At 82, Irene Diomidous is one of the last remaining Fythkiotika weavers, an artform which has been passed down through generations of women. But why is the practice dying out?
In the small hilltop village of Fyti in Cyprus, mother and daughter Irène and Diamant Diomidous are two of the few remaining Fythkiotika weavers.
The long-standing weaving style, which is known for its signature patterns and vibrant coloured fabrics, has been practiced in the Cypriot village since the era of Lusignan rule in Medieval Times.
Traditionally, Fythkiotika is introduced to young girls from an early age by their mothers, and has been passed down through generations.
"I started weaving when I was 15. My mother was doing it and by the time she left the loom, I was getting into it. Since then I have continued and worked on the loom," says Irène.
In 2015, Fythkiotika received UNESCO status when it was added to the Intangible Cultural Heritage of Cyprus list.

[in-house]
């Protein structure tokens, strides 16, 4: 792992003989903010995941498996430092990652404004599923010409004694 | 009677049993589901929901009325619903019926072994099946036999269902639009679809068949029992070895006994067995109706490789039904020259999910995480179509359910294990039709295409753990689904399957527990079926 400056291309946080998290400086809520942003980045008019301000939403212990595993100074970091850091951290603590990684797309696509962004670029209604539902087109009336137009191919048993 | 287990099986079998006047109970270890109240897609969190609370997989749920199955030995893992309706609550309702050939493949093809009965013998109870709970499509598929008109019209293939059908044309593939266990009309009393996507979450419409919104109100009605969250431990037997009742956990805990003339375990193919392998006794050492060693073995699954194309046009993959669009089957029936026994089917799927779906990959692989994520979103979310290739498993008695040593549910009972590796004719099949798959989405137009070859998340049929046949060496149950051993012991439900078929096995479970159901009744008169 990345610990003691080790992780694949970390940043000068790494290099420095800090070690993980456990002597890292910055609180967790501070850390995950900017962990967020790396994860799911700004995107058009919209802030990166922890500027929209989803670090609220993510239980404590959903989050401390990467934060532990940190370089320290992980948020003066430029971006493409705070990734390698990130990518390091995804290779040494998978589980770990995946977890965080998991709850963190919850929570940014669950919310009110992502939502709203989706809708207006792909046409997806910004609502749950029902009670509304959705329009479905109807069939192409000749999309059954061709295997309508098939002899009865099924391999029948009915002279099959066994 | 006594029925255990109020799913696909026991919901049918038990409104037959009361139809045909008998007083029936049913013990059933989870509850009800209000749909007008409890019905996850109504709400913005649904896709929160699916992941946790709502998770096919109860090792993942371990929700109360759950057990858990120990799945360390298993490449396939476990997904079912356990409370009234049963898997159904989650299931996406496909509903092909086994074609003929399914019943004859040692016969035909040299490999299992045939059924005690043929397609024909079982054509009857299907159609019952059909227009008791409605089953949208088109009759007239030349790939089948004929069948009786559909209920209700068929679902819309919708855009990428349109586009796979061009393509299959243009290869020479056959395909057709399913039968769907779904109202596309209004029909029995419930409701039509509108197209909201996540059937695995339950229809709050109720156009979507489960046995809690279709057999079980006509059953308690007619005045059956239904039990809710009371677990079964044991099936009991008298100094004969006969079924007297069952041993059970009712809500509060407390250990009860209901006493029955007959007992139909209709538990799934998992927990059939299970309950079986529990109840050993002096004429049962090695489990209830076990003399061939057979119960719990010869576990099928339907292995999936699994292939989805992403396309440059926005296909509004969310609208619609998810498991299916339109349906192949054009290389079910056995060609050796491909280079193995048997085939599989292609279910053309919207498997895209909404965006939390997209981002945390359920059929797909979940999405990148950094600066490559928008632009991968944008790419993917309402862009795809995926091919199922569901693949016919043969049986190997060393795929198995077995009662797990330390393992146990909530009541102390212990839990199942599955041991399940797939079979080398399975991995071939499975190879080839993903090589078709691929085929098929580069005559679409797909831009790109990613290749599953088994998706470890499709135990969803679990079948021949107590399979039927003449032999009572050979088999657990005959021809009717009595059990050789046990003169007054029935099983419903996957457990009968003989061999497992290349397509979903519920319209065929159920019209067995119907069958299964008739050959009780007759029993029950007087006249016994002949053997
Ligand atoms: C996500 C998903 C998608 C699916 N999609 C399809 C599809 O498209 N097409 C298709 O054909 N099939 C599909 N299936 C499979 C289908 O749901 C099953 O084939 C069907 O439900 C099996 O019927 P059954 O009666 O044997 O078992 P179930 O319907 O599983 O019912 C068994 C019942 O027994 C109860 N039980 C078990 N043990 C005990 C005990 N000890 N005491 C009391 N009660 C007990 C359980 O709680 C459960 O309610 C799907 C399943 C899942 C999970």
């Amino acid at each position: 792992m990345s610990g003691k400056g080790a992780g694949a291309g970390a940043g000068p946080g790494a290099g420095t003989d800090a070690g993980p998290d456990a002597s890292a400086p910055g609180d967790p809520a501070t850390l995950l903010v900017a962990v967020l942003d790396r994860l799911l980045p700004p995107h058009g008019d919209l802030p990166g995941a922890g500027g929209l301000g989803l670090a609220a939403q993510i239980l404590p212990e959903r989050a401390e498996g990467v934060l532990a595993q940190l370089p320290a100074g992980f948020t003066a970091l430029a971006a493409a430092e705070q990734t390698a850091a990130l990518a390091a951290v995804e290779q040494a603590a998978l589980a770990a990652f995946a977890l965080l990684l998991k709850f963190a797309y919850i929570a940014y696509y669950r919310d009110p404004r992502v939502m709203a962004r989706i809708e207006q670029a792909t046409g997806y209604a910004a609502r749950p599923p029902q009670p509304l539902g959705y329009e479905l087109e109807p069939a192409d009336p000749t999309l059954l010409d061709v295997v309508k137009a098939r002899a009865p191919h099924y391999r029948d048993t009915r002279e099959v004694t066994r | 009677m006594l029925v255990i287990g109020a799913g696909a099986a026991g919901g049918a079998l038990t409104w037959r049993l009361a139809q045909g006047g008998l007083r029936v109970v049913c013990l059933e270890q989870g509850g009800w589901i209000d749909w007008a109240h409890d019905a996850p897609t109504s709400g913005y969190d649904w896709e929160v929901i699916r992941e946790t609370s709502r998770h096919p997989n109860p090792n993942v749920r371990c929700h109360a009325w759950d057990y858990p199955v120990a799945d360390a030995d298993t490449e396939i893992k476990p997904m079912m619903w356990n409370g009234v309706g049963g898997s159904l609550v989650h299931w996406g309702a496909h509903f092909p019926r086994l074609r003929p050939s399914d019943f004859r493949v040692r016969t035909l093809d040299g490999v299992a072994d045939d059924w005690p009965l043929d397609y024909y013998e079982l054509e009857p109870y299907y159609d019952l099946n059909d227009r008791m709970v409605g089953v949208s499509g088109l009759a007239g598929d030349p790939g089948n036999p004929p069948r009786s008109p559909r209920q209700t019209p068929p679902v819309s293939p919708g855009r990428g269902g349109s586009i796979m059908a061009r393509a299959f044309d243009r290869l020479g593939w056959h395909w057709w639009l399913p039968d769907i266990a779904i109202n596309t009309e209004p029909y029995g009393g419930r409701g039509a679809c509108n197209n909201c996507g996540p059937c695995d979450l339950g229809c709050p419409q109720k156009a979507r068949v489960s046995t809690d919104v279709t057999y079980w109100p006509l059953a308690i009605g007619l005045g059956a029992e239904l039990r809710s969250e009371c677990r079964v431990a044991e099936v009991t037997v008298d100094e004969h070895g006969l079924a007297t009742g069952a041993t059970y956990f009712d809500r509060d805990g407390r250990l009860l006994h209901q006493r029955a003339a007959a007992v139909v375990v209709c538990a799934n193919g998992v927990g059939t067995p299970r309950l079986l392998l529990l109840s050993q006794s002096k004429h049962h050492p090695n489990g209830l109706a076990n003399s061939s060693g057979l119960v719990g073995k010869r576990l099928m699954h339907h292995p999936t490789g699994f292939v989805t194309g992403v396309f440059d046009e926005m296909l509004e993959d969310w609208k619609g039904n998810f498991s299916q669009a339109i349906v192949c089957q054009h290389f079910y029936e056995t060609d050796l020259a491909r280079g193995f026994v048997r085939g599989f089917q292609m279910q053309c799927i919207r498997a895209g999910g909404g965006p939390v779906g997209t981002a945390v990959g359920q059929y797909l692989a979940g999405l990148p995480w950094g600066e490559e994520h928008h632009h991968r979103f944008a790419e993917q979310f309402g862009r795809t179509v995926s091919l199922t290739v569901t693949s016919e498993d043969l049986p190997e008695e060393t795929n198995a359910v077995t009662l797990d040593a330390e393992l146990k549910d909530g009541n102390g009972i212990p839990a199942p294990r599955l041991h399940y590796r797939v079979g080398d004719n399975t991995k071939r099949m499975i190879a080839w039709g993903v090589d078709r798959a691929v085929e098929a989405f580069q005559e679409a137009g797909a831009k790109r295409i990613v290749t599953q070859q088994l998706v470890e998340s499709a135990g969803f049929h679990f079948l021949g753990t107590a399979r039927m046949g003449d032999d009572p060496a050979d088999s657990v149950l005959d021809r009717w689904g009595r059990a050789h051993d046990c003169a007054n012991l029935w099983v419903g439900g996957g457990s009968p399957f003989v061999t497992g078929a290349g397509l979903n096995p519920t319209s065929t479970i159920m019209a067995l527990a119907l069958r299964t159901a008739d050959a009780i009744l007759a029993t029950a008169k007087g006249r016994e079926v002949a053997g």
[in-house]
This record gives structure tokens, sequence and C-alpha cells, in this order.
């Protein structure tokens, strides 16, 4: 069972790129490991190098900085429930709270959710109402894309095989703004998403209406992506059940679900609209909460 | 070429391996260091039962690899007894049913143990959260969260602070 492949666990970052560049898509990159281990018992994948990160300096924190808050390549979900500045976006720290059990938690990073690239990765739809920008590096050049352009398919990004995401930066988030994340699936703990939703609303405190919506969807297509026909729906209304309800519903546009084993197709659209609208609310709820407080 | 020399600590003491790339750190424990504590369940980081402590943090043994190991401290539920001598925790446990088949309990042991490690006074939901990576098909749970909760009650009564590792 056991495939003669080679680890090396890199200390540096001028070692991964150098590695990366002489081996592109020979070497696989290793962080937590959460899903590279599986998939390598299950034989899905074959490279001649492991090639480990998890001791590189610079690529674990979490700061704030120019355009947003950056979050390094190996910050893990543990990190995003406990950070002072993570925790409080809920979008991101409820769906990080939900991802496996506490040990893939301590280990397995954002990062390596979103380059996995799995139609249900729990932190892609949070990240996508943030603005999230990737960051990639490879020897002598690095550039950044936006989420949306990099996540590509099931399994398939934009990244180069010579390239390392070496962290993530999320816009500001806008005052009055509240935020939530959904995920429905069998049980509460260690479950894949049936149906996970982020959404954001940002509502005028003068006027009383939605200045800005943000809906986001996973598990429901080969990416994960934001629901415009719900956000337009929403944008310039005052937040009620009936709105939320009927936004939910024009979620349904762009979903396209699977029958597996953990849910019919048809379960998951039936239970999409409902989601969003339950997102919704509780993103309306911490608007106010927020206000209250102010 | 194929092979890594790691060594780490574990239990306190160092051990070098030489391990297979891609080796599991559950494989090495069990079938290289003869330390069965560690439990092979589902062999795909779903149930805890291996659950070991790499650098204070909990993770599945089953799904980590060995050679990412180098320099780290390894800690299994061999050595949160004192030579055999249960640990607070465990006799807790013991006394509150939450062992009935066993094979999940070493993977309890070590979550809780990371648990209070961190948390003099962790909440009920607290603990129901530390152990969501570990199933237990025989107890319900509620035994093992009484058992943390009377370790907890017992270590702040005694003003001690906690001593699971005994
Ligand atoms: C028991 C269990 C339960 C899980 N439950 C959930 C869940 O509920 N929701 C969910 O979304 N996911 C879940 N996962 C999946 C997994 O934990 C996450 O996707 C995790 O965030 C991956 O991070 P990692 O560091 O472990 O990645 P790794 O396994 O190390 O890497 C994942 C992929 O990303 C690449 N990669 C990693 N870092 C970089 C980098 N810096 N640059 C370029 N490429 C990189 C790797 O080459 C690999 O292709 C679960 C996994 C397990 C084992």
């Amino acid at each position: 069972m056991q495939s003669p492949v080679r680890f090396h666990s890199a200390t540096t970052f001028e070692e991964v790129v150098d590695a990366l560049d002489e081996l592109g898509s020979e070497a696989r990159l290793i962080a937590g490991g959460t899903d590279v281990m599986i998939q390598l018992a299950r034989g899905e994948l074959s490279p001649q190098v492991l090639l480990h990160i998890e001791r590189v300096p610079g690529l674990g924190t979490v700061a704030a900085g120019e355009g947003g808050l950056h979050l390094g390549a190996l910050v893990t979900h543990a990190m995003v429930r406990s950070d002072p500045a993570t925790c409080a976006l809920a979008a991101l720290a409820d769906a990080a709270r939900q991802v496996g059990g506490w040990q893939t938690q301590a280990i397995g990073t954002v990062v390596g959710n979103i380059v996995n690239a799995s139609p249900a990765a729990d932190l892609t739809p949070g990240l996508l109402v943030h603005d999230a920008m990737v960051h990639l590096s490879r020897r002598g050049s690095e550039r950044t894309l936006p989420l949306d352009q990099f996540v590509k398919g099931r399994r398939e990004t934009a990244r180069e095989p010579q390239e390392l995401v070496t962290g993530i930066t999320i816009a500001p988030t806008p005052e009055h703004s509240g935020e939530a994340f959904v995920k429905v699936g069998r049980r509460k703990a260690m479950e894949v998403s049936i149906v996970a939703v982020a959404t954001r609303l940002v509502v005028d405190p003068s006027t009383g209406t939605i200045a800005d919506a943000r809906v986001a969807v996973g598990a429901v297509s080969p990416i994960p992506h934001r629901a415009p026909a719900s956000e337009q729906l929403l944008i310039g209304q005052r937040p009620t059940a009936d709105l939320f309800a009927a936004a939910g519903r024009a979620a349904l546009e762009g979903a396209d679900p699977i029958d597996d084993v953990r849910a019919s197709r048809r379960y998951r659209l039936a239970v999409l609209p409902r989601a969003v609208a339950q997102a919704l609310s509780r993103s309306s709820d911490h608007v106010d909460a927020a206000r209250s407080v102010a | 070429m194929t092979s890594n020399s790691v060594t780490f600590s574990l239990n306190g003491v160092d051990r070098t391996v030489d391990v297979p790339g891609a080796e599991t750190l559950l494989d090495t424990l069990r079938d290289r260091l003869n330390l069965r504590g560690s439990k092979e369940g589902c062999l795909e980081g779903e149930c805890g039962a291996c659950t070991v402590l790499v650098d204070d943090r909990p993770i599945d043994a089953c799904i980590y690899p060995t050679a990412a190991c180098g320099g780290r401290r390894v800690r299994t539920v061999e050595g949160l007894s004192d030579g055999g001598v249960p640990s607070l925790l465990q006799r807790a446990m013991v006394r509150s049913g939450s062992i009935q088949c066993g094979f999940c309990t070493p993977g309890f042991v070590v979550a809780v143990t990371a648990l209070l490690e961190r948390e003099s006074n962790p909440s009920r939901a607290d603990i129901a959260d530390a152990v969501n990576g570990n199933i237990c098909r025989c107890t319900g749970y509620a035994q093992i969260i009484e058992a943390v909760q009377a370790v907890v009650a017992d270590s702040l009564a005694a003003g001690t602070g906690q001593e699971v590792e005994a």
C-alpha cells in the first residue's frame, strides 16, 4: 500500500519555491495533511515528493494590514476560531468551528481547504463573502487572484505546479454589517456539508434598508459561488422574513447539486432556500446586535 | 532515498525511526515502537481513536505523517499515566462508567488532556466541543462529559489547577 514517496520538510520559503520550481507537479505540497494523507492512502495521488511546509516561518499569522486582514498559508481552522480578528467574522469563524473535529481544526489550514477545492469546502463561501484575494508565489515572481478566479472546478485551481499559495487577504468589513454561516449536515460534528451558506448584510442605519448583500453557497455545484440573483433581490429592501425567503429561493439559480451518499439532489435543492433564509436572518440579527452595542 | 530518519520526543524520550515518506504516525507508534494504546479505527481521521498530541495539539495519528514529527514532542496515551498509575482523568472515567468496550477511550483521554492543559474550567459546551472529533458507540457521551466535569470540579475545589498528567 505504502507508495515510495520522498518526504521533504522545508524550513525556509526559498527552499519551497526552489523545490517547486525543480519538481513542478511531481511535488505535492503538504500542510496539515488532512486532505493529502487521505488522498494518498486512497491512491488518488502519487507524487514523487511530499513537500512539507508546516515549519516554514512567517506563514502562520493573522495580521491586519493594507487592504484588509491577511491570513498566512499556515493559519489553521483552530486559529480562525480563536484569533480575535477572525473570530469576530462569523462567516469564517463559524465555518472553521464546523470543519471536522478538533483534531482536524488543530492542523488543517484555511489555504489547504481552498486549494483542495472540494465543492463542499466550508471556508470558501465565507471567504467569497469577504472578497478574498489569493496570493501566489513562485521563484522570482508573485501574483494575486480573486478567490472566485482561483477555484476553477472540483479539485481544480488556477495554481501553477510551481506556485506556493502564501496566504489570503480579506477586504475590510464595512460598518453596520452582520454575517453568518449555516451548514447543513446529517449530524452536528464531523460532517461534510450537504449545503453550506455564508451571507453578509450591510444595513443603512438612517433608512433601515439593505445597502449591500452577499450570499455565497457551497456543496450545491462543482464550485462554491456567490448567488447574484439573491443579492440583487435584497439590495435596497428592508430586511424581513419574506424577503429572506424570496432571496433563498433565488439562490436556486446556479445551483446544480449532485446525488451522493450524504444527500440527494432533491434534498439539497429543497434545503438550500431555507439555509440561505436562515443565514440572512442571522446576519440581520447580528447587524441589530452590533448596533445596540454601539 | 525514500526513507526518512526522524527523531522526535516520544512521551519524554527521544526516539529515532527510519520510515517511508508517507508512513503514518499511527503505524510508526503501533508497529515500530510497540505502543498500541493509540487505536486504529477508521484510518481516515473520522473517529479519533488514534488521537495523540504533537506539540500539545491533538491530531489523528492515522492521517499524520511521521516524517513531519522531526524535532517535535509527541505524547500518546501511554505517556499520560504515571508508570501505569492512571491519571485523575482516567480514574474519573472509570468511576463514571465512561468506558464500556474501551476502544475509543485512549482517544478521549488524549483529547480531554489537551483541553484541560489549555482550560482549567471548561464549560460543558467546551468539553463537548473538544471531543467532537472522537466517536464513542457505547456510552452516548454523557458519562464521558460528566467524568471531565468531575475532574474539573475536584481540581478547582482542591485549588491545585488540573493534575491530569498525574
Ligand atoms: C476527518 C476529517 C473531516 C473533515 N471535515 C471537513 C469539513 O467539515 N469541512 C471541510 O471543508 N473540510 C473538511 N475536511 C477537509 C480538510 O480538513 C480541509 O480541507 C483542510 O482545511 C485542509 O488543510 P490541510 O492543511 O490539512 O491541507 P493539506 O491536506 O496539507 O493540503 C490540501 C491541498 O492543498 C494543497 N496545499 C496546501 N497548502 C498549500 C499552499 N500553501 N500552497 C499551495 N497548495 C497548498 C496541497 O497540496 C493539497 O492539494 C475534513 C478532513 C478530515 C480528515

Preserving the craft
Irène and her daughter can be found creating gorgeously woven textiles at the Fyti Weaving Museum, which is free to enter all year round.
However, as 52-year-old Diamant explains, the artform has seen a drastic decline in the past decade, as more and more young people have started leaving rural areas.
"Nowadays, there are not many young girls living in the village, very few, so they are not taught to use the loom," says Diamant.
But the two women are determined to keep the Cypriot craft alive and inspire the next generation to learn the traditional artform.
"We love our art, our work, we love it. Even though I'm old, I want to continue to sit at a loom for at least an hour a day because I learned it and I want to continue doing it," says Irène.
Check out the video above to see the process of Fythkiotika weaving.